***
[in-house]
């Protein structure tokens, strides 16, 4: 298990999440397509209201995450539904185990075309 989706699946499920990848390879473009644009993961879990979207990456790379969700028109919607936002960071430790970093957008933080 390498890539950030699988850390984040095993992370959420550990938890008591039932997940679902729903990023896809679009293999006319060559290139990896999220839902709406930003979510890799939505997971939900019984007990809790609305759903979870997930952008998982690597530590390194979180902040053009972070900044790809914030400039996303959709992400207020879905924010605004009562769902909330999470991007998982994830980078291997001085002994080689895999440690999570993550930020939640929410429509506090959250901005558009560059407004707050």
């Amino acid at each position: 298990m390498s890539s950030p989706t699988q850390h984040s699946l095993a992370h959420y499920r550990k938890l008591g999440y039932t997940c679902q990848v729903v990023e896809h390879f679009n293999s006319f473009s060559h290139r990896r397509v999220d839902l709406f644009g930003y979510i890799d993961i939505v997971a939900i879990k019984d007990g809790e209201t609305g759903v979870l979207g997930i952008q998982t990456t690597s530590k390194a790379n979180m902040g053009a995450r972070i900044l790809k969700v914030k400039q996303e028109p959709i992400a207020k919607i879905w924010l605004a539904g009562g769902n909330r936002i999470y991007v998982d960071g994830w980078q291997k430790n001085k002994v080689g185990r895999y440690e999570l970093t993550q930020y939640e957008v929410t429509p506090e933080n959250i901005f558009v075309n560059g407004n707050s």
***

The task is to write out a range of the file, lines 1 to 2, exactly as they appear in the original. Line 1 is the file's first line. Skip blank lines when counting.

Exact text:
[in-house]
């Protein structure tokens, strides 16, 4: 298990999440397509209201995450539904185990075309 989706699946499920990848390879473009644009993961879990979207990456790379969700028109919607936002960071430790970093957008933080 390498890539950030699988850390984040095993992370959420550990938890008591039932997940679902729903990023896809679009293999006319060559290139990896999220839902709406930003979510890799939505997971939900019984007990809790609305759903979870997930952008998982690597530590390194979180902040053009972070900044790809914030400039996303959709992400207020879905924010605004009562769902909330999470991007998982994830980078291997001085002994080689895999440690999570993550930020939640929410429509506090959250901005558009560059407004707050």